Earning 6 Figures but Living Paycheck to Paycheck - InvestingChannel

Earning 6 Figures but Living Paycheck to Paycheck

Proprietary Data Insights

Top Restaurant Stock Searches This Month

#3Chipotle Mexican Grill20,268
#4Domino’s Pizza11,268
#5RCI Hospitality Holdings346

Protecting Your Pocketbook

In case you missed it, in the first Juice newsletter of the new year, we outlined our plans for 2023: 

We’ll double down on our promise to make sense of the economy, so together, we can be better with money and become better investors

We’ll also share more hacks, ideas, and strategies about spending, saving, debt, and other important elements of your personal finances

Plus, in February, we’ll spend some time going back to basics on two areas we expect to get even more popular with investors in 2023 than they were in 2022: ETF and dividend growth investing

No matter how much money you make, basic to advanced personal finance, as it merges with investing, matters. Because you can have money problems or simply benefit from small tweaks whether you earn $35,000, $350,000, or somewhere north, south, or in between. 

Case in point: The latest data shows that 63% of Americans live paycheck to paycheck as of November 2022, up from 60% in October. Among six-figure earners, a surprising 47% live paycheck to paycheck, up from 43% in October.

The way we not only spend money, but also view spending money, often matters more than how much money we make, especially if we’re making decent or better money. 

Scroll with us for more interesting, if not alarming, data and important distinctions on how we spend.


What’s Worse, $30 for a Pizza or $1,000 per Car Payment?

Key Takeaways:

  • Don’t take advice from the ultra-wealthy. 
  • The key to personal finance for mere money mortals is your biggest expenses. 
  • You should aim to have as much money left over as possible at the end of most months. 

The problem with taking money advice from millionaires and billionaires is the personal finance tenets they live by often don’t apply to the rest of us. They don’t because they can’t. 

For example, Dallas Cowboys owner Jerry Jones apparently once said  something to the effect of he passed on buying an expensive pair of boots, but didn’t think twice about investing in a private jet.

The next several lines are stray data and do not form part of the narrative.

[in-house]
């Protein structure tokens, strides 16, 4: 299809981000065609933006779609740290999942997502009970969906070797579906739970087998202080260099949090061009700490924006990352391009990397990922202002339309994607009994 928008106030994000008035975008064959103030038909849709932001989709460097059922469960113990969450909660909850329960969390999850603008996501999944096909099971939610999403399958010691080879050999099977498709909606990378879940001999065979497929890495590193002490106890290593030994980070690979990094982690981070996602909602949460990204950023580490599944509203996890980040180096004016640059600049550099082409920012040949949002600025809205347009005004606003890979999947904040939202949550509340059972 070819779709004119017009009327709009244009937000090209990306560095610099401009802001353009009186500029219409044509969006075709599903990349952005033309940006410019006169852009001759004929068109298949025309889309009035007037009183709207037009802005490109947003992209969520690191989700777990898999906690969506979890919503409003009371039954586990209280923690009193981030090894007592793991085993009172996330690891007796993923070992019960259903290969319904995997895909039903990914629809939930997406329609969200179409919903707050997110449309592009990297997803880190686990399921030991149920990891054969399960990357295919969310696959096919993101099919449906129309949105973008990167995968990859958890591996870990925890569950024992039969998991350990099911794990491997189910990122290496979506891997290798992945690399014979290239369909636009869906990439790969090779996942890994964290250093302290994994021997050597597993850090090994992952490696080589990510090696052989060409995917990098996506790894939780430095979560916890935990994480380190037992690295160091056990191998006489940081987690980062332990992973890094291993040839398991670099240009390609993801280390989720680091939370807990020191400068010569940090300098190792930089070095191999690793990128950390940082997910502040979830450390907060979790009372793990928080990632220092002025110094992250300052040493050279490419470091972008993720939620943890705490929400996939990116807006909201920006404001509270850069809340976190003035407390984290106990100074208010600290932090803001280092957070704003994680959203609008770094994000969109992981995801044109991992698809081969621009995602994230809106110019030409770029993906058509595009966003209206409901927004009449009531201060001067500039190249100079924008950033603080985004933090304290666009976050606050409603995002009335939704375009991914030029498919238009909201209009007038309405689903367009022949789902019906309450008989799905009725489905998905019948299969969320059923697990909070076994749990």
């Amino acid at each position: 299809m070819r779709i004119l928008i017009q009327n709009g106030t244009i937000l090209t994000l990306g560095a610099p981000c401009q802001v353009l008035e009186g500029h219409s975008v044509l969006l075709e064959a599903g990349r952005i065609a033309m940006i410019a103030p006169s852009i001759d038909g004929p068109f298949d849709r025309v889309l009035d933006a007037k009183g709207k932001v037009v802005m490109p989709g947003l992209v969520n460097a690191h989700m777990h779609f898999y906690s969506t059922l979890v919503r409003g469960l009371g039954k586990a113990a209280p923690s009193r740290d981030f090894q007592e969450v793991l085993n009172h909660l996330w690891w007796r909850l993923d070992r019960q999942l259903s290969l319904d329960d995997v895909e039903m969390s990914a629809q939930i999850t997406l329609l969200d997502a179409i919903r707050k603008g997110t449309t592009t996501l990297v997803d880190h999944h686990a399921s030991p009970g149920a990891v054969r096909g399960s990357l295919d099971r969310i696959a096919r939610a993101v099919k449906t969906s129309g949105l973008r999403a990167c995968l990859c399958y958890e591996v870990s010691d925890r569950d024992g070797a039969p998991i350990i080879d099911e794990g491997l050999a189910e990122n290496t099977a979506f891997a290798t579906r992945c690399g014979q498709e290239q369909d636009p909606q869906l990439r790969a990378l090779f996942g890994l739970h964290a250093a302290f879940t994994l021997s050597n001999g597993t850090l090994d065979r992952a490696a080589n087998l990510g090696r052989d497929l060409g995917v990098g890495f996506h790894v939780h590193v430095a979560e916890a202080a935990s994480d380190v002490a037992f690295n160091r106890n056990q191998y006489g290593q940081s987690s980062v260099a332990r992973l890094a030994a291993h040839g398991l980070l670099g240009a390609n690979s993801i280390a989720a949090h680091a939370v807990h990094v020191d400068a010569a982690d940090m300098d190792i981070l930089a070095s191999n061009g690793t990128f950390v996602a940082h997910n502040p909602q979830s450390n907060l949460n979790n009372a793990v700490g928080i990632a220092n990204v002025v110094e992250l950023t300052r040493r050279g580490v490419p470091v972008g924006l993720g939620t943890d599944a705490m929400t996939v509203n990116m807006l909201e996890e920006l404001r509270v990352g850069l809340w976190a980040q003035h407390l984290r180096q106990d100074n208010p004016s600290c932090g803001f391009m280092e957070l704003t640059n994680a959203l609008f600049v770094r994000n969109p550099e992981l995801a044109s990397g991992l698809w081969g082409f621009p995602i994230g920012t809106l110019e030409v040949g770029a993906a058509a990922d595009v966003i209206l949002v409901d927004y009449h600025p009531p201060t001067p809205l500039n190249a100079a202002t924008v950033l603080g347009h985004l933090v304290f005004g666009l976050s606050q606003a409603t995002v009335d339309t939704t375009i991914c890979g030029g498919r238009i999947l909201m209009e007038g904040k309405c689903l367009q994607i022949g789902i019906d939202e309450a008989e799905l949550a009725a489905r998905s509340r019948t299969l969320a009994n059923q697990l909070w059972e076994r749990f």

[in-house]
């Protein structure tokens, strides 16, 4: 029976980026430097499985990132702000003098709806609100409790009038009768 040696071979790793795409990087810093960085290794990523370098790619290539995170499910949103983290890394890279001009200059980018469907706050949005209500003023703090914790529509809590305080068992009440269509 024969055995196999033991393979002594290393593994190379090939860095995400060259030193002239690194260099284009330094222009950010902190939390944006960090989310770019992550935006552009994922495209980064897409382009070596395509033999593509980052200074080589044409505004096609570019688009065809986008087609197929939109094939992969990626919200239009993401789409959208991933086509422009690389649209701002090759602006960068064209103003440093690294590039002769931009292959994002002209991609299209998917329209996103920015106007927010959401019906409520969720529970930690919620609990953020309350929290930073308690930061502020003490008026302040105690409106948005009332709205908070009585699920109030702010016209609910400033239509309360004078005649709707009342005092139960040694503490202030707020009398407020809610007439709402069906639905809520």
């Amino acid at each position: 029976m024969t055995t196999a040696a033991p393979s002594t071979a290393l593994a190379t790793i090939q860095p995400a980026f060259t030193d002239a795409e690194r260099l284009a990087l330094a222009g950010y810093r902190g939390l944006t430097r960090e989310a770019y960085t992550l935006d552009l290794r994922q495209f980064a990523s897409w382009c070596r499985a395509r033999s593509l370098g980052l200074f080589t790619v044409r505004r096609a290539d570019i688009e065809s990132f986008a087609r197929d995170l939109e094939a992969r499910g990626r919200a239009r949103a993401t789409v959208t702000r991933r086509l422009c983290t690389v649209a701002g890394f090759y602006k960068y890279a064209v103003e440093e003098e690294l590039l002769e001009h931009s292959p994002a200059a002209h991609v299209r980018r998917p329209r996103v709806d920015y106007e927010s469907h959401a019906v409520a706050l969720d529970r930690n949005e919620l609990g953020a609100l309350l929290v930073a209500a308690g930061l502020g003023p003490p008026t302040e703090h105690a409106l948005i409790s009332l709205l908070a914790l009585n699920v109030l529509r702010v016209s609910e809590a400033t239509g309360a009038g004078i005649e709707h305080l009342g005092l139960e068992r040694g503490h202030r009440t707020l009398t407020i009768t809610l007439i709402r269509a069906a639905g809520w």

Do You Really Have to Spend Money to Make Money?

True or not, the Jerry Jones story is one of those legends that led to the present overabundance of money articles touting what people such as Mark Cuban and Elon Musk do with money and how you ought to do likewise. And the corollary distinction between alleged frivolous spending and investing money in yourself, your business, or both to, theoretically, make more money. 

Which leads us to the aforementioned interesting, if not alarming, data:

  • The cost of a large Pizza Hut (parent company Yum! Brands (YUM)) cheese pizza around the world ranges from $3.50 in India to $31.65 in Finland. Singapore has the most expensive Domino’s (DPZ) large pie at $22.57. The cheapest is $4.03 in Ghana. 
  • In the U.S., you’ll pay the most at both chains in Hawaii $18.99. In most states, the price hovers around $15.00. 
  • Not too far from the reality in local pizza scenes. As we told you a few months ago, two beers and a large pie set us back $36.00 (before tip) at a popular local spot in Los Angeles. In San Francisco, a slice of pepperoni commonly runs close to, if not as high as, $6.00. 

The Juice has a real estate agent friend here in LA who calls himself frugal. He’s the kind of guy who, under no circumstances, will pay $30.00 for a pie or $5 or $6 for a slice. He claims it’s throwing away money. Like Jerry Jones not buying boots. 

Meanwhile, he’s a proud member of what we’ll call the 15%. Just over 15% of people who financed a new car in Q4 2022 took on a monthly payment of $1,000 or more. That’s the highest this number’s ever been.

Our real estate buddy calls it an investment. Like Jerry Jones’ private jet. He can’t drive up to a showing or open house in a “shitty car.” In an Audi, he both looks and plays the part of a successful real estate agent. Currently, he rents a $5,000-a-month luxury apartment in Downtown LA.

His two biggest expenses are all about status, appearance, and, in his words, “how it makes me feel.” The apartment and car make him feel successful, which “manifests a mindset of success.” Also his words. 

Also, so LA. Dropping $6,000+ a month on your two biggest expenses and living paycheck to paycheck. Scoffing at the $30 pizza not on principle, but because you can’t afford it. That is, unless you put it on your credit card. 

When you live beyond your means on your biggest expenses, you can barely make ends meet at the end of the month. 


The Bottom Line: There’s a difference between splurging on pizza or even a trip to Europe and consistently living beyond your means because you rationalize the latter as an investment. For most of us, it’s not the pizza or vacation that makes things tight at the end of month, it’s what we pay for our biggest obligations. 

For goodness sake, park around the corner and walk to the open house. And give up the den, terrace, and extra bedroom so you can cut your rent 40%. Take those thousands of dollars you save each month, buy $30 pizzas almost at will, and marvel at how much cash you have left over after you pay your rent on the first day of the month. 

That’s how you construct a budget and should view spending when you’re a mere money mortal not Jerry Jones, Mark Cuban, or Elon Musk – in a way where priority #1 is to have monthly surpluses you can use to live, save, and invest.

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